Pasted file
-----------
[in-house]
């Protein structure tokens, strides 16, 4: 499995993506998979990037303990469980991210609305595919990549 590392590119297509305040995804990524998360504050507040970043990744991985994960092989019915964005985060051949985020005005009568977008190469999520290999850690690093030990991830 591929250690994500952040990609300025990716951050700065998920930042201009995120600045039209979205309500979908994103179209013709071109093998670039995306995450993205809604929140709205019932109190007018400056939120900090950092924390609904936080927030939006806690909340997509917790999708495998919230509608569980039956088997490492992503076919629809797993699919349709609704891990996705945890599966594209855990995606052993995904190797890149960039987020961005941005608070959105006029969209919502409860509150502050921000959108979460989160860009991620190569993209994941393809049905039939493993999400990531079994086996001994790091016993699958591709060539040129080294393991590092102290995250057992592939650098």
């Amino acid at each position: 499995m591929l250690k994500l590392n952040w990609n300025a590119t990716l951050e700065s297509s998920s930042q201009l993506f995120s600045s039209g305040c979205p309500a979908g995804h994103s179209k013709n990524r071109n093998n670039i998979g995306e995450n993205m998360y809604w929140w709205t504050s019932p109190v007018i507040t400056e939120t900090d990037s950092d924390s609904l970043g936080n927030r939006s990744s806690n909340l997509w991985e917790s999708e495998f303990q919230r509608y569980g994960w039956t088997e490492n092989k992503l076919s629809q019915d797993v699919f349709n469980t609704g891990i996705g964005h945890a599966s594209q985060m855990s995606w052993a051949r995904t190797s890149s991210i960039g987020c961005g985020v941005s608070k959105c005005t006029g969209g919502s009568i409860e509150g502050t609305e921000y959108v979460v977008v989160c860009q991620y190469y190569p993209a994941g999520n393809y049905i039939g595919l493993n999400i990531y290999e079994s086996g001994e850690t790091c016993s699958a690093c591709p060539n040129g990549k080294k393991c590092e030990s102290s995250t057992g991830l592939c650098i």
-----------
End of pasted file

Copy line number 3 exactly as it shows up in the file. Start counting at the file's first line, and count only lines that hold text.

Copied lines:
């Amino acid at each position: 499995m591929l250690k994500l590392n952040w990609n300025a590119t990716l951050e700065s297509s998920s930042q201009l993506f995120s600045s039209g305040c979205p309500a979908g995804h994103s179209k013709n990524r071109n093998n670039i998979g995306e995450n993205m998360y809604w929140w709205t504050s019932p109190v007018i507040t400056e939120t900090d990037s950092d924390s609904l970043g936080n927030r939006s990744s806690n909340l997509w991985e917790s999708e495998f303990q919230r509608y569980g994960w039956t088997e490492n092989k992503l076919s629809q019915d797993v699919f349709n469980t609704g891990i996705g964005h945890a599966s594209q985060m855990s995606w052993a051949r995904t190797s890149s991210i960039g987020c961005g985020v941005s608070k959105c005005t006029g969209g919502s009568i409860e509150g502050t609305e921000y959108v979460v977008v989160c860009q991620y190469y190569p993209a994941g999520n393809y049905i039939g595919l493993n999400i990531y290999e079994s086996g001994e850690t790091c016993s699958a690093c591709p060539n040129g990549k080294k393991c590092e030990s102290s995250t057992g991830l592939c650098i």